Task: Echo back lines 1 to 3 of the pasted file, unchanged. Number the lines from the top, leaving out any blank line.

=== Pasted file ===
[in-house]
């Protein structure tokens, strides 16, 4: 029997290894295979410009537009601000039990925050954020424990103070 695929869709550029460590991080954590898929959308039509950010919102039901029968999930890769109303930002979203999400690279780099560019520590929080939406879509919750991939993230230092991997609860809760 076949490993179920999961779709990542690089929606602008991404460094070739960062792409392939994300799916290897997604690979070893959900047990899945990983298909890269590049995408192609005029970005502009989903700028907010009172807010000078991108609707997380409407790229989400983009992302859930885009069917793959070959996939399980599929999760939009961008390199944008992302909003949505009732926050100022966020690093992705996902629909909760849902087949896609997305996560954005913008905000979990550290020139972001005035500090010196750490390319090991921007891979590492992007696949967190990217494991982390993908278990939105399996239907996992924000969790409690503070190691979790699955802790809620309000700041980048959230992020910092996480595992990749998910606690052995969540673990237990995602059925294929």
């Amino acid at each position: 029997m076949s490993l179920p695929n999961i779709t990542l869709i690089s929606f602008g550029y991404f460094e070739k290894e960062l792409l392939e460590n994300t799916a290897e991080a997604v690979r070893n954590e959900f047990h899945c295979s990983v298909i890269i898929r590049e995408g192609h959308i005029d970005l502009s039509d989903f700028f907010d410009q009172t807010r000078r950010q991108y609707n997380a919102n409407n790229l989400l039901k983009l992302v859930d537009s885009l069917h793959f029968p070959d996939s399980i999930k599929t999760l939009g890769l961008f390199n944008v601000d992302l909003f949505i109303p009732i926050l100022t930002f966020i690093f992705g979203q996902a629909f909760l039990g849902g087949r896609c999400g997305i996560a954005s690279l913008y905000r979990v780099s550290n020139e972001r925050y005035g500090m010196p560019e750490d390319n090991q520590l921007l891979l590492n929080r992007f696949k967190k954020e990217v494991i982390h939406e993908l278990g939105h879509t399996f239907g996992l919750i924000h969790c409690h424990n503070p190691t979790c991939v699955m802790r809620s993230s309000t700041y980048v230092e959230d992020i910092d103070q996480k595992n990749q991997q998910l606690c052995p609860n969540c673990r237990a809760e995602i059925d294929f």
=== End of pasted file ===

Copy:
[in-house]
């Protein structure tokens, strides 16, 4: 029997290894295979410009537009601000039990925050954020424990103070 695929869709550029460590991080954590898929959308039509950010919102039901029968999930890769109303930002979203999400690279780099560019520590929080939406879509919750991939993230230092991997609860809760 076949490993179920999961779709990542690089929606602008991404460094070739960062792409392939994300799916290897997604690979070893959900047990899945990983298909890269590049995408192609005029970005502009989903700028907010009172807010000078991108609707997380409407790229989400983009992302859930885009069917793959070959996939399980599929999760939009961008390199944008992302909003949505009732926050100022966020690093992705996902629909909760849902087949896609997305996560954005913008905000979990550290020139972001005035500090010196750490390319090991921007891979590492992007696949967190990217494991982390993908278990939105399996239907996992924000969790409690503070190691979790699955802790809620309000700041980048959230992020910092996480595992990749998910606690052995969540673990237990995602059925294929």
């Amino acid at each position: 029997m076949s490993l179920p695929n999961i779709t990542l869709i690089s929606f602008g550029y991404f460094e070739k290894e960062l792409l392939e460590n994300t799916a290897e991080a997604v690979r070893n954590e959900f047990h899945c295979s990983v298909i890269i898929r590049e995408g192609h959308i005029d970005l502009s039509d989903f700028f907010d410009q009172t807010r000078r950010q991108y609707n997380a919102n409407n790229l989400l039901k983009l992302v859930d537009s885009l069917h793959f029968p070959d996939s399980i999930k599929t999760l939009g890769l961008f390199n944008v601000d992302l909003f949505i109303p009732i926050l100022t930002f966020i690093f992705g979203q996902a629909f909760l039990g849902g087949r896609c999400g997305i996560a954005s690279l913008y905000r979990v780099s550290n020139e972001r925050y005035g500090m010196p560019e750490d390319n090991q520590l921007l891979l590492n929080r992007f696949k967190k954020e990217v494991i982390h939406e993908l278990g939105h879509t399996f239907g996992l919750i924000h969790c409690h424990n503070p190691t979790c991939v699955m802790r809620s993230s309000t700041y980048v230092e959230d992020i910092d103070q996480k595992n990749q991997q998910l606690c052995p609860n969540c673990r237990a809760e995602i059925d294929f």